So while I never achieved my dream of mounting the whole thing on my wall, that’s alright. I gave him a purpose. I think that’s all everything is searching for, even after we’re gone. Purpose. Like we left something behind of value. Maybe that’s why the Native Americans used to pray over resources which went to waste. Because they realized that everything had value, and they respected it.

And maybe ol’ 9-point’s trip back from his resting place wasn’t the most pleasantly sacrosanct experience I could have provided. But it certainly wasn’t boring. I do have to admit though, it was weird, and grotesquely enlightening. So while I don’t recommend becoming a roadkill retrieval specialist, I do recommend trying to see the value beyond the face of what’s in front of you.

More often than not, things are more than they first appear. There can be value in almost everything that is said to us. Everything we read. Maybe reading that article about making a tourniquet will save your life one day. Perhaps you remember something said in passing that saves someone from doing something stupid. Or, maybe you’ll need to cobble together a makeshift tow-rope to drag a deer cadaver up a small cliff (I realize that’s a niche example, but if you’ve read this far, you’re technically certified now). We need to open our eyes and absorb what is happening around us, process it, and then turn that knowledge into wisdom.

Because there is something to be taught all around us.

A frog leaping from lily to lily, only to be gobbled up by a hungry pike teaches us to watch our step. A small mouse evading the razor-sharp talons of an owl shows us to always remain vigilant. As trees grow around powerlines, and up through sidewalks, it shows us that all life can persevere with a bit of gumption.

There is value in everything.

All you have to do is look for it.


  • Ryan Sanders

Amidst the Fields of Dragonflies

A Walk Amidst The Dragonflies

She loved me when I was broken.

As I walked through the fallow field, a small whirlwind of leaves formed in front of me. It split the reeds and violently slapped them to and fro. From each stalk, small black wings caught the sunlight and reflected them back into my eyes. Flashes of morning stars amidst the dew covered weeds. They’re dragonflies. In the spring, they dart among the wildflowers like tiny jeweled rainbows. Since 2013, I make it a habit to at least get out once or twice to walk with them.

As I watched the dragonflies continue their morning undertakings, I kept replaying her memories in my mind. They’ve been on a loop since the last text message we sent each other 4 years ago. I’ve loved many people in my life, but rarely did I feel like any of them loved me. But with her? Not even once did I question it. I felt her love in my bones, my soul, and every cell of my body. She moved through me like the Holy Spirit.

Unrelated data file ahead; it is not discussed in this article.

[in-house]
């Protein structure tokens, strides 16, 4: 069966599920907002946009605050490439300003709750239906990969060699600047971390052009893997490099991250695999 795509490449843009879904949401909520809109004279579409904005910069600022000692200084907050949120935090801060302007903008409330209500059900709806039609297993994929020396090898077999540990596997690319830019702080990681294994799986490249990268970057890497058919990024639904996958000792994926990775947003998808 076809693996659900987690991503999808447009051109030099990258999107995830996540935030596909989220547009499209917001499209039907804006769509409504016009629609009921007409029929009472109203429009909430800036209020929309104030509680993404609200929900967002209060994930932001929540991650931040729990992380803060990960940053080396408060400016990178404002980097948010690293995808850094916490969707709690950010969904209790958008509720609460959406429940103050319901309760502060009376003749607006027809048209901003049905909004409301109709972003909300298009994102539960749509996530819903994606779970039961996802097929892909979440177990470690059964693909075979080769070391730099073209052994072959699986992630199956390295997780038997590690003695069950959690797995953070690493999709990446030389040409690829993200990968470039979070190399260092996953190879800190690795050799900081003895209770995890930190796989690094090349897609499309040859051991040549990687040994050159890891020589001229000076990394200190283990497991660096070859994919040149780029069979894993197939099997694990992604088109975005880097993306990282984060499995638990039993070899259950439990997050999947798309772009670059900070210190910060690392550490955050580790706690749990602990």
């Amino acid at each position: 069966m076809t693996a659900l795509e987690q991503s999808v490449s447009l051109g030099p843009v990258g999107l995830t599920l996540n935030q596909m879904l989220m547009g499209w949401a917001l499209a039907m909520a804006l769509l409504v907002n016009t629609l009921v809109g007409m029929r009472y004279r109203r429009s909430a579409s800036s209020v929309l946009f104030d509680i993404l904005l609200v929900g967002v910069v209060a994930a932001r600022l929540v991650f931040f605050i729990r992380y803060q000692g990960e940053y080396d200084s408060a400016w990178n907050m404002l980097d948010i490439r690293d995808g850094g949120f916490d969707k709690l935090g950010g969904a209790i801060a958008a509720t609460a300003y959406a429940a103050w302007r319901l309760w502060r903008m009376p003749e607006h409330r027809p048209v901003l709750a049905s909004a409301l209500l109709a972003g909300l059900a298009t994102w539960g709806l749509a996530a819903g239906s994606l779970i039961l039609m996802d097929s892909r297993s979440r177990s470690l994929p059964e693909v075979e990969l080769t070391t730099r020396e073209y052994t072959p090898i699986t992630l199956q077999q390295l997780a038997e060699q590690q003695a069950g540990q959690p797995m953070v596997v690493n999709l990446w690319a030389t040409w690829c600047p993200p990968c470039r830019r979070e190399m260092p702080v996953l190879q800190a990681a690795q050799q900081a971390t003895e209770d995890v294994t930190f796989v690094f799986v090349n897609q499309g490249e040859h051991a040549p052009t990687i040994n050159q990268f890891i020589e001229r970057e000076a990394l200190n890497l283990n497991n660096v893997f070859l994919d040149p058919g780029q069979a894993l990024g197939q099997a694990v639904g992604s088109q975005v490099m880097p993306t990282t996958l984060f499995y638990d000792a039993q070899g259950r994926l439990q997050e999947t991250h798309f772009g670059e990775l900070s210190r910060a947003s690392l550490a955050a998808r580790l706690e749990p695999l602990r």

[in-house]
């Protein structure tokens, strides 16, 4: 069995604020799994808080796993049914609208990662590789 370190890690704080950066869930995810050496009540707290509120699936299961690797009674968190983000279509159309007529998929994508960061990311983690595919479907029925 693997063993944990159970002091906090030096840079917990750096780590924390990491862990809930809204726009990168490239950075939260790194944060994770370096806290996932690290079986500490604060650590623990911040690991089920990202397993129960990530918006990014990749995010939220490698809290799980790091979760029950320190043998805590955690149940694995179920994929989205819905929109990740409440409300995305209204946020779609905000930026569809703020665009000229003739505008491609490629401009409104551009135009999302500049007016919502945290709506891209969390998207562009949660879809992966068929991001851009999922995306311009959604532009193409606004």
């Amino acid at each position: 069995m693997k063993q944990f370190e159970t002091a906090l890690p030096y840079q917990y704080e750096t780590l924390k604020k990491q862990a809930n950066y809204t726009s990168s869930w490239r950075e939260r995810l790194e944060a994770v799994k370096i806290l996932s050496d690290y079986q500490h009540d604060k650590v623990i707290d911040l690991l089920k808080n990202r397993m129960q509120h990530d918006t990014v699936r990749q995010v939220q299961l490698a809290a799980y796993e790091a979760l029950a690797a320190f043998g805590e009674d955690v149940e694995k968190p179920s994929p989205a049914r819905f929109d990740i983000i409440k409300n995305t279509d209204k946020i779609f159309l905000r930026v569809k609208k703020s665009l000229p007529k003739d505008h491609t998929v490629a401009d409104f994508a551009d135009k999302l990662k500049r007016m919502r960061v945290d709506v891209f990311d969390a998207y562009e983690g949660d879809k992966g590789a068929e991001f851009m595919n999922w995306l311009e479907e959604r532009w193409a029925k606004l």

But most of all, she didn’t just love me. She loved me when I was broken.

I think that’s what hurts the most about letting go of Jewelwing. By the way, if you’re wondering where the nickname came from, her favorite thing ever is the dragonfly. I’ll never forget the tattoo on her left hip. Entomologists came to the consensus a long time ago that the Ebony Jewelwing Dragonfly is the most beautiful of the species. So it only seemed fitting to bestow the title on the most beautiful girl of the human race.

I really loved her, when she was whole, when she was in pieces. I still do. I know if she begged me to come crawling back tomorrow I’d get on my knees, light the coals, and drag myself across them if that’s what it took to get back to her. I desperately seek her approval. Her opinion is honestly the only one that’s ever mattered to me. Unfortunately, I took way too long to tell her that. But she says she still loves me. So that’s really something. It’s far more comforting than I thought it would be anyway.

But you can only love something that’s broken for so long before holding its jagged edges begins to hurt you. I thought I was healed. This experience, however, has shown me I was still chasing a shadow. I’ve made progress, sure. Have I taken an active stance against my alcoholism? Affirmative. Am I aware of my tendencies to manipulate people to get what I want, and am I trying to curb that behavior? Yes. Exercise and breathing regulation to mediate my depression and anxiety?


I’m halfway there. I’m exercising on a regular basis now, despite the pain. The breathing exercises I plan to learn through Yoga. Yoga will happen eventually. But Jewelwing told me she was going to teach it to me. At the moment, were I to take a Yoga class, I’d probably have an emotional breakdown in the middle of the studio. I’d associate it with her, and I don’t think I’m ready to move on that far yet (plus I have a hideous cry face).